Game X Rush Vol. #02 -

Manga Review

Mania Grade: B+

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  • Art Rating: A-
  • Packaging Rating: A-
  • Text/Translation Rating: B
  • Age Rating: 13 and Up
  • Released By: TOKYOPOP
  • MSRP: 10.99
  • Pages: 208
  • ISBN: 978-1427815538
  • Size: B6
  • Orientation: Right to Left
  • Series: Game X Rush

Game X Rush Vol. #02

Game X Rush Vol. #02 Manga Review

By Matthew Warner     February 10, 2010
Release Date: November 03, 2009

Game X Rush Vol. #02

An interesting yet not quite amazing wrap-up to the twists and turns of the first volume.

Creative Staff
Writer/Artist: Mizuho Kusanagi
Translation: Alexis Kirsche
Adaptation: Michael Feraco-Eberle

What They Say
Japan's greatest bodyguard and greatest assassin caught in a deadly game... The mystery behind Yuuki's sordid past is revealed, but can Memori tell the difference between what is the fact and what is fiction? And what if the truth has something to do with Memori's own mysterious past?

The Review!

Continuing from where the last volume left off, we quickly find Memori visiting Yuuki in the hospital… only to find him trying to escape.  Yuuki’s escape is quickly foiled by his own stupidity, and Memori decides to help watch him and make sure he gets the rest that he needs.  With the aid of some interesting borrowed clothing Memori manages to stay the night and keep an eye on Yuuki, but Yuuki eventually manages to give him the slip.  When chasing him down, Memori manages to overhear Yuuki’s phone conversation with a woman he calls “Yuki” and starts to understand and act a little kinder towards him.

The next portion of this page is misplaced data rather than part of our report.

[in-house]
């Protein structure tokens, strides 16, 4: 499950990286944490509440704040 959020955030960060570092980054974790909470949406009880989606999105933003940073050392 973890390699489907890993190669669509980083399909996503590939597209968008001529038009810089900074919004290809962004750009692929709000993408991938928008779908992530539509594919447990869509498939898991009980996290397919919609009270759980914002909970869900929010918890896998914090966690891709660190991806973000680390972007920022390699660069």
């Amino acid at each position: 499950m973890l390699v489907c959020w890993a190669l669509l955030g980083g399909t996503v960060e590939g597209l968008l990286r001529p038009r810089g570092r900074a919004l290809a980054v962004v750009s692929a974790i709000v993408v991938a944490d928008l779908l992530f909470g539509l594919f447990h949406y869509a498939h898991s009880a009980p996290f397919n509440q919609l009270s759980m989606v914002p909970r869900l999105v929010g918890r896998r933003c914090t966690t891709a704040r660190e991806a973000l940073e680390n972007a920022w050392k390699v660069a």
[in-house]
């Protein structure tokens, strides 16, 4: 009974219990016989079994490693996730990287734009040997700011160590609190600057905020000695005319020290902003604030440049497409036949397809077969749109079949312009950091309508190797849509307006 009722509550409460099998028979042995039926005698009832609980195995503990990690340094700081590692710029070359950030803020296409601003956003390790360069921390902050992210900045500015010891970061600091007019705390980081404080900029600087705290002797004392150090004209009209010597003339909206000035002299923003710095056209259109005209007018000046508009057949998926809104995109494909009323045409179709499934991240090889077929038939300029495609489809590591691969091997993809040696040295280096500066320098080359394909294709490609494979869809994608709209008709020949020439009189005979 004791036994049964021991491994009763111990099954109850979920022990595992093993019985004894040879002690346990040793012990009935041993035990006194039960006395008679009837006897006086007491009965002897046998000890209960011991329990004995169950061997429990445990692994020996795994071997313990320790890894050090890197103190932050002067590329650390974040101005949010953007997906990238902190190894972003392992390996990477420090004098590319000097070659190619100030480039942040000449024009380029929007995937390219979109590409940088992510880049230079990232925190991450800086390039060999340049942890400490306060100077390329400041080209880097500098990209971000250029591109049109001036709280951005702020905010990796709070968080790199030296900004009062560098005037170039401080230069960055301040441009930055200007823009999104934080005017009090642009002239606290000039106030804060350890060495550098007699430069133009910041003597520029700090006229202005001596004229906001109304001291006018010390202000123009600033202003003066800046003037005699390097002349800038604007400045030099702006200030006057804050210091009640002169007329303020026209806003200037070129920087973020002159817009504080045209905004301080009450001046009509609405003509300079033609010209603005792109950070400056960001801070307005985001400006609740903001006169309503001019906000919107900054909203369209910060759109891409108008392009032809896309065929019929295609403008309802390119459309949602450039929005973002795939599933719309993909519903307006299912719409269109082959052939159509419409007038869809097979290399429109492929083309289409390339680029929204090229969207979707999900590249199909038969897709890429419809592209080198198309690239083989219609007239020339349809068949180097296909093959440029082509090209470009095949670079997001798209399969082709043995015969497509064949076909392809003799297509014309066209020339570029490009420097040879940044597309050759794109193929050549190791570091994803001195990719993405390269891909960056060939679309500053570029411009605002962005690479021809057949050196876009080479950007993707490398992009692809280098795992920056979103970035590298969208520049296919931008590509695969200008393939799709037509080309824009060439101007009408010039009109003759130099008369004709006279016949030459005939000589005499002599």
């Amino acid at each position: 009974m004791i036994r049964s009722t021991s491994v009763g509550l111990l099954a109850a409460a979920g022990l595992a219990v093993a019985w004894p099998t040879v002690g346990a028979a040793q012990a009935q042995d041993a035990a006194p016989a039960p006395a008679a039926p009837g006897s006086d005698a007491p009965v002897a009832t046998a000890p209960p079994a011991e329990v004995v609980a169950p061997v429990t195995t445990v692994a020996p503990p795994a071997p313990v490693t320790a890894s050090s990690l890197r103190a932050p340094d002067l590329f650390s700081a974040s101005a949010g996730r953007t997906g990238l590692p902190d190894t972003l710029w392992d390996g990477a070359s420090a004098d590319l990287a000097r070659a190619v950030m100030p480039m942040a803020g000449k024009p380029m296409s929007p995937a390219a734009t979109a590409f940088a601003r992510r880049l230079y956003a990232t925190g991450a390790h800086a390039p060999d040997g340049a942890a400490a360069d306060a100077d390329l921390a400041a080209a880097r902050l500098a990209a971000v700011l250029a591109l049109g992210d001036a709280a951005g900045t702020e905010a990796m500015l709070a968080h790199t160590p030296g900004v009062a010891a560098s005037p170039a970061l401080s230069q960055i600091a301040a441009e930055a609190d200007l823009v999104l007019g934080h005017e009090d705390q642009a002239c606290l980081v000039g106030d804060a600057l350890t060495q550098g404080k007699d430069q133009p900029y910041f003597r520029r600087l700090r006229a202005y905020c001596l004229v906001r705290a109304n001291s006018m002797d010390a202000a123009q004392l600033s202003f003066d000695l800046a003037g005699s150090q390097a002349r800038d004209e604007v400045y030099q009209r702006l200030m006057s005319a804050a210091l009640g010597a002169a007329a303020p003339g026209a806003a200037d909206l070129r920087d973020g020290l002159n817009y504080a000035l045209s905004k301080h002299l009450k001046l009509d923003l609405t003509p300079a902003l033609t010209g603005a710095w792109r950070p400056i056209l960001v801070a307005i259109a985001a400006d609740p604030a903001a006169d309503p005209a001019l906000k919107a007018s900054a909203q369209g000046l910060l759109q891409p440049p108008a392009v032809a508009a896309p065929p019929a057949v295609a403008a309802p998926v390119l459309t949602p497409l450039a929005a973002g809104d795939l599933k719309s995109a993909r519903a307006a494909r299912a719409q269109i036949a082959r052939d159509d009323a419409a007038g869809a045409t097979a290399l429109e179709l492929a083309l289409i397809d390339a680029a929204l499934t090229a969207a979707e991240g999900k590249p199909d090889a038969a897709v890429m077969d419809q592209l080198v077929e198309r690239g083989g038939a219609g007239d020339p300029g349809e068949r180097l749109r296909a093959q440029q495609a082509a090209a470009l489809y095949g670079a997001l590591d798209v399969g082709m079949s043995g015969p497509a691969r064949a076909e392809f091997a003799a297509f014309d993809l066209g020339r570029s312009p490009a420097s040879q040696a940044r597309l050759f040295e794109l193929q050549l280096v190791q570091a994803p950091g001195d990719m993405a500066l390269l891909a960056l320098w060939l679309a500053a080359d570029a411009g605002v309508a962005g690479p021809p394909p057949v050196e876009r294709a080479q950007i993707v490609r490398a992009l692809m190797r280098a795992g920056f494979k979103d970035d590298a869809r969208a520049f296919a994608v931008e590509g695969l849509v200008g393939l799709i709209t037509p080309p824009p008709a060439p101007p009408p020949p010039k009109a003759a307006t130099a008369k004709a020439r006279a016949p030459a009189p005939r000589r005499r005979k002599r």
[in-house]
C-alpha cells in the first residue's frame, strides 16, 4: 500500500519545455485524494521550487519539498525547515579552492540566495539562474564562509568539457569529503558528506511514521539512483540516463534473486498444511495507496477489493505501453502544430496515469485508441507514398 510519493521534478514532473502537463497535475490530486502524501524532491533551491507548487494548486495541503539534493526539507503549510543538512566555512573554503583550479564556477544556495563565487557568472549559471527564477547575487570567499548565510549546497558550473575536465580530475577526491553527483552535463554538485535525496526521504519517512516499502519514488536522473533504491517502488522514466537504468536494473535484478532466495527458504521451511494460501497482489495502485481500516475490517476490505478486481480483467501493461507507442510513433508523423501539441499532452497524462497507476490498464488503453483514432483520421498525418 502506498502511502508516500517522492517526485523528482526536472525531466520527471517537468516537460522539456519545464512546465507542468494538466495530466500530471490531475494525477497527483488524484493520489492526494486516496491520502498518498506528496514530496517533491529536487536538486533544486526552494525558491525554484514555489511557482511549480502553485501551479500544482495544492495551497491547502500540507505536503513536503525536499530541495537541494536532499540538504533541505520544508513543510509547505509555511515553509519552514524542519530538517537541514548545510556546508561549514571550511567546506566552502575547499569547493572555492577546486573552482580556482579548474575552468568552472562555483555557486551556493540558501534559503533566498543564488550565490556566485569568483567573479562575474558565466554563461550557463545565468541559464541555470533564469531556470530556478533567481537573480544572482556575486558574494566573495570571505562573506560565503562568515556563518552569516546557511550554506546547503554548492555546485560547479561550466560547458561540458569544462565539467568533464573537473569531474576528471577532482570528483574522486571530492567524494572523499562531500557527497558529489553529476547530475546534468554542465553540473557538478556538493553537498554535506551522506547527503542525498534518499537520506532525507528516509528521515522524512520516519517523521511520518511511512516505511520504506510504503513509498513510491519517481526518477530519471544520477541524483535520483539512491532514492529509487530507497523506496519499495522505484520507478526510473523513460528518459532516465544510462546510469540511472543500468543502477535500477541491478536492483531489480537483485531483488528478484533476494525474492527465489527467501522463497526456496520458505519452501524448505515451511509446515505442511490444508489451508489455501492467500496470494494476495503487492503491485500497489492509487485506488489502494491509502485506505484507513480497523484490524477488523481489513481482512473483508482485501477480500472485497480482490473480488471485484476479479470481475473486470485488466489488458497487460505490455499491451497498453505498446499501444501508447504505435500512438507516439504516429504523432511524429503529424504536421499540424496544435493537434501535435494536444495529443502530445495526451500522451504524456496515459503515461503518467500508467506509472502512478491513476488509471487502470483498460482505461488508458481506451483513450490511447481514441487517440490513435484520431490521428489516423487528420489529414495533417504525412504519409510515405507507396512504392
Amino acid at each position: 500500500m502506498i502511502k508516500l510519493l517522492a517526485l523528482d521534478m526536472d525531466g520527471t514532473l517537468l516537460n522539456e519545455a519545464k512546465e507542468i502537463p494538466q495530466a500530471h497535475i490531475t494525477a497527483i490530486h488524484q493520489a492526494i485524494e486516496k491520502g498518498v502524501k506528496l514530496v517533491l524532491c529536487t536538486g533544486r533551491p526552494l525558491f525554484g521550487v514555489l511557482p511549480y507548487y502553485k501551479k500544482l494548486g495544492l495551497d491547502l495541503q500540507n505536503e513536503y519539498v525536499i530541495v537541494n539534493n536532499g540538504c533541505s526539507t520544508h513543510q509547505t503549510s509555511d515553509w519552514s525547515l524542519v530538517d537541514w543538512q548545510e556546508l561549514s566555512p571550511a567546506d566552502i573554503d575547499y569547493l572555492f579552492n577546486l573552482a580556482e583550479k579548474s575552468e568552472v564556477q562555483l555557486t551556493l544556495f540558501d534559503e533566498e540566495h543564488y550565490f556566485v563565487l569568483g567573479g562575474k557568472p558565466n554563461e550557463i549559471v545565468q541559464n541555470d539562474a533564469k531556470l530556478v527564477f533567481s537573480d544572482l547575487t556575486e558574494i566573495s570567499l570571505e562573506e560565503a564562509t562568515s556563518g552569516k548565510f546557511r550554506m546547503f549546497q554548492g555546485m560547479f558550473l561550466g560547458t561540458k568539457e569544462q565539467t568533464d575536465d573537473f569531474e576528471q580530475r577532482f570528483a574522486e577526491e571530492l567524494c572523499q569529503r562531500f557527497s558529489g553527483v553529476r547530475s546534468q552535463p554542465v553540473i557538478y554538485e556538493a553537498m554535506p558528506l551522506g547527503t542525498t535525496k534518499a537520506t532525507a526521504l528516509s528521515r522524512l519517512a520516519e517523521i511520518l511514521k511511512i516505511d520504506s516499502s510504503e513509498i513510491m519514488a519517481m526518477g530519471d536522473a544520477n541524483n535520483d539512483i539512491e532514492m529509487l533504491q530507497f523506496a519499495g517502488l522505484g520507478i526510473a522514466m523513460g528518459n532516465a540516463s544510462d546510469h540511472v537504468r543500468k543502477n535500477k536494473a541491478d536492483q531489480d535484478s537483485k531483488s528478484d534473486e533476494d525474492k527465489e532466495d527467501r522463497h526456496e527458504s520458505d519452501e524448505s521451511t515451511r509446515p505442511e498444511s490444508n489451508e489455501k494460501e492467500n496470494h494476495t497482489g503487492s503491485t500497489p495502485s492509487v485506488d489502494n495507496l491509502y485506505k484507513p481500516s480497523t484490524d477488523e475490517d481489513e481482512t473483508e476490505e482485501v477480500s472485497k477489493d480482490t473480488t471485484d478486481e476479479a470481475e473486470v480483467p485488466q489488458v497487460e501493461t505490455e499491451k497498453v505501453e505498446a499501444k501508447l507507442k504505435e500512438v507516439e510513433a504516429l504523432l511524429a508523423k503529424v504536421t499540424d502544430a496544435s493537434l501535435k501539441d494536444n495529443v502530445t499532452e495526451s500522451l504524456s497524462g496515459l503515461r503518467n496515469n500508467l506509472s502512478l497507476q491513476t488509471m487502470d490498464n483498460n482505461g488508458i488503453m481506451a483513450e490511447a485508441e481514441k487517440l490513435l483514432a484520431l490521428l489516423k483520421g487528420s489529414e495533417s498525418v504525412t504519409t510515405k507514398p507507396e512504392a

From there we are treated to two short stories in which Memori visits Yuuki’s “house” and the pair tries to help a little girl find her mother.  Along the way, we get to see a little bit more of Yuuki’s past and even meet the woman Yuuki calls “Yuki”… Memori’s real mother!  
As the story comes to a close, both Yuuki and Memori must face their pasts, and in turn, finally come to understand one another.
In Summary:
While it may not be quite as stunning as it could have been, this second volume manages to be just as interesting as the first, perhaps even a tad more so.  As we learn about the characters’ pasts, the loose ends from the last volume begin to tie together in a rather intriguing way.   Not only that, but some of the earlier episodes really play on Yuuki’s character and the question of what is the truth and what is simply another lie.  For a two volume series, the author manages to weave an entertaining and somewhat complex tale that should have no problems keeping you reading. 


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